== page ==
One-On-One With KISS Lead Guitarist Tommy Thayer

From November 4-9 I was on KISS Kruise VI, and a few days prior to this trip I interviewed KISS’ lead guitarist, Tommy Thayer.

KISSology 4 was supposed to be released in November 2011, yet it still hasn’t seen the light of day. Why?

I don’t know if it was officially slated to be released then. It’s still on hold. It’s about 85% done. I put it together and produced what we’ve done so far. KISSology 4, like the other KISSologies, will chronicle a certain era of the band. It will chronicle the band from early 2001/2002 up until the current date. It will also include vintage footage from the KISS archives that people haven’t seen.

Getting back to your question, I don’t know if I have a good reason why it hasn’t come out yet. There’s just been so many other things going on, and something as important as that, has to have its own window of time where it’s focused and committed to, so it gets the right attention. Sometimes that kind of stuff happens.

A project like that is timeless so you have more flexibility where it doesn’t have to come out at a certain time. We’re waiting to find the right time to put it out so it gets the attention that it deserves.
Speaking of unreleased material, when can fans expect another deluxe edition similar to what you did with Love Gun?

I think the intention was to do a series of deluxe editions, like the Love Gun Deluxe Edition. Before that Destroyer Resurrected was released. We had the idea of doing one for Creatures of the Night. But when I looked into supplementary material, like bonus tracks and demos, things that we could beef it up with, I didn’t really find anything in our archives to do it properly, so that was set aside. It’s not to say it won’t happen again. But, sometimes, certain eras and certain records we don’t have enough supplementary material to do it, and that was the case with the Creatures idea.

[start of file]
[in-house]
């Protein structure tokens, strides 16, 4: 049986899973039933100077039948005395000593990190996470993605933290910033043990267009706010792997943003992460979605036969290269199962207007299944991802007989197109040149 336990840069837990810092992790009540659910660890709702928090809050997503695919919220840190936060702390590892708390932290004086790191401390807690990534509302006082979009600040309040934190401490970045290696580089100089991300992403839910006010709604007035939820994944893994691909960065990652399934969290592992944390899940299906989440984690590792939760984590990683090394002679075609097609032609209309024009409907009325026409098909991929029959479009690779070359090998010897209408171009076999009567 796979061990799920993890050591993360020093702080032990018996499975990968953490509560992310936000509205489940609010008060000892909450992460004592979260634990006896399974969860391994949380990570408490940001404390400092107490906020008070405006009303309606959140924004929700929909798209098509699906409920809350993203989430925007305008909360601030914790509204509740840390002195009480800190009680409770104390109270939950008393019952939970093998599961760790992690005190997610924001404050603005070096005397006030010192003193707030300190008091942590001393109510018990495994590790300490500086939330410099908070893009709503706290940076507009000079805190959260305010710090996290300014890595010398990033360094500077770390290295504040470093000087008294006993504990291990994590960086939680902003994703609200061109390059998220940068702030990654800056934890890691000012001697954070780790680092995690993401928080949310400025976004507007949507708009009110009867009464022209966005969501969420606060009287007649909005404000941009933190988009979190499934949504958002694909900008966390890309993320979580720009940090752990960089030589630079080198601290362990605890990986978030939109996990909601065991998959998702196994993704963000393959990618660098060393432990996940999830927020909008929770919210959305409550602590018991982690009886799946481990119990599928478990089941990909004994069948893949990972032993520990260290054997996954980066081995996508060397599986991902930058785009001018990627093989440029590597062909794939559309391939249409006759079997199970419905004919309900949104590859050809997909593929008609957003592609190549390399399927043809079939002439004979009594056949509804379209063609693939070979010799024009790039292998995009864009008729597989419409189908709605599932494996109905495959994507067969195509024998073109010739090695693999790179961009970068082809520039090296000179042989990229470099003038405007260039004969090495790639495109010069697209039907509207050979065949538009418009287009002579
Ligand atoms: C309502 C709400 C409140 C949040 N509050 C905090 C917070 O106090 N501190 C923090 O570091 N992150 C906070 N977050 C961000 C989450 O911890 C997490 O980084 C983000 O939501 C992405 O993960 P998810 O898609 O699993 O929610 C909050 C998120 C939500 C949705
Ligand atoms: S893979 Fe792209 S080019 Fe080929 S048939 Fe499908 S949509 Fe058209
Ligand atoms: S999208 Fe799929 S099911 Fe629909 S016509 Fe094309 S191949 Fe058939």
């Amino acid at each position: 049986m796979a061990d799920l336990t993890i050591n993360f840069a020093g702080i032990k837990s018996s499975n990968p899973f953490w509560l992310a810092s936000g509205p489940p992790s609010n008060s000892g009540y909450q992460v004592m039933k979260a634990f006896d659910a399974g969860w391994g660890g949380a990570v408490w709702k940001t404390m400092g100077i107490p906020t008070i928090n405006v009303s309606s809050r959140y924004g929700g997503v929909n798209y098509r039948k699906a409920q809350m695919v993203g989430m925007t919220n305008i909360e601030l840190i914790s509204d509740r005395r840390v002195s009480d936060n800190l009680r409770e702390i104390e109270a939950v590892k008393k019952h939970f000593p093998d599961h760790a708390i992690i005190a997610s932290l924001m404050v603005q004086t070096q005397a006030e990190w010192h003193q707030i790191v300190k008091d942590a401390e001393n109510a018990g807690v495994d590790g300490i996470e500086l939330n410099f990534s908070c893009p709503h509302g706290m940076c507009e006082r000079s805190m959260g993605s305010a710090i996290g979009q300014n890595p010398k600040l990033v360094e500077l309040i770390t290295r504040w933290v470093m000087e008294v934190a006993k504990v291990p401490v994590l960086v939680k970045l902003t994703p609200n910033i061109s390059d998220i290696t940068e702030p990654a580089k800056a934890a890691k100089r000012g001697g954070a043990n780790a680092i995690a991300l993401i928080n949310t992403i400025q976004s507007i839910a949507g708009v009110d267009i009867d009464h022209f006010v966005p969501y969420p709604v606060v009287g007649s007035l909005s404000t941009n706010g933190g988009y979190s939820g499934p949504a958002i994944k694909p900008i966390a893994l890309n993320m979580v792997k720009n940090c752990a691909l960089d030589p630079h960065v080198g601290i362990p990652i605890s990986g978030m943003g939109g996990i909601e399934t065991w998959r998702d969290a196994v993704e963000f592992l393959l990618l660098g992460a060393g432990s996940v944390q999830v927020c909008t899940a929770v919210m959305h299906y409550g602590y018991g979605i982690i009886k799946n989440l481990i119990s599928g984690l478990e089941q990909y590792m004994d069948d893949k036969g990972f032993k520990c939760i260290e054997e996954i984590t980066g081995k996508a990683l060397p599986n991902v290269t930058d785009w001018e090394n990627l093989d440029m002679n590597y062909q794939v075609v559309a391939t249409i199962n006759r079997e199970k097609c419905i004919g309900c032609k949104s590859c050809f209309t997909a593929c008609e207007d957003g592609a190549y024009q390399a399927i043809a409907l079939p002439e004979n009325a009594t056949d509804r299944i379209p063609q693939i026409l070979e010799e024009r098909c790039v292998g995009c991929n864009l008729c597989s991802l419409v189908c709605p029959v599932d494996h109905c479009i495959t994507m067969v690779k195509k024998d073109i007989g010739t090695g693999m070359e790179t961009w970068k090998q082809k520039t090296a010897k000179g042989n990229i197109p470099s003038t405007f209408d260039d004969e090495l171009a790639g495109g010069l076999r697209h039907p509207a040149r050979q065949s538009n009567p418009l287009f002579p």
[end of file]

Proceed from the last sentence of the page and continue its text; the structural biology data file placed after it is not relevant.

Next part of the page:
At the Mohegan Sun concert on October 29, Paul said to the audience that KISS is going to release a new studio album. When will you guys start writing material for it and recording it?

I think it’s still in the idea phase. I don’t believe anything definitive has been decided yet for that. Within the band, we’ve talked and thrown some ideas around. It would be nice to do another record.

Eric has said he doesn’t want to be in KISS if Gene and Paul aren’t in the band. When Gene and Paul eventually retire, what would you do?

To make a proclamation about whether or not I’d continue to be in the band after Gene and Paul retire, to me, personally, doesn’t make sense. That’s why I’m not saying, “Here’s what I’m gonna be doing in five years.” How can you possibly say what you’re going to be doing because we just don’t know. I like to take things day by day, and we’ll see where it all goes. I’ve been around KISS and the organization for a long time, and I hope to continue that. Regarding what happens with Gene and Paul and the band in the future, I don’t think anybody knows for sure.

A small segment of KISS fans can’t accept you performing in the “Spaceman” makeup and attire, even though you’ve been working with the band for decades and been KISS’ lead guitarist for nearly 15 years. How do you deal with this relentless onslaught of hate from narrow-minded fans?

It really doesn’t bother me. You can’t be fooled by a handful people that go on websites and complain. Some people complain about everything, really, not just who’s the guitar player. In that context, it doesn’t really mean anything to me. If anything, I chuckle and smile when I hear things like that. It really has nothing to do with what’s happening in reality. Put it this way: KISS continues to go out and play big shows and be the phenomenon that it is. I give more merit to that fact, than what a few oddballs say online. I don’t really care.

Why don’t you and Eric sing more songs live?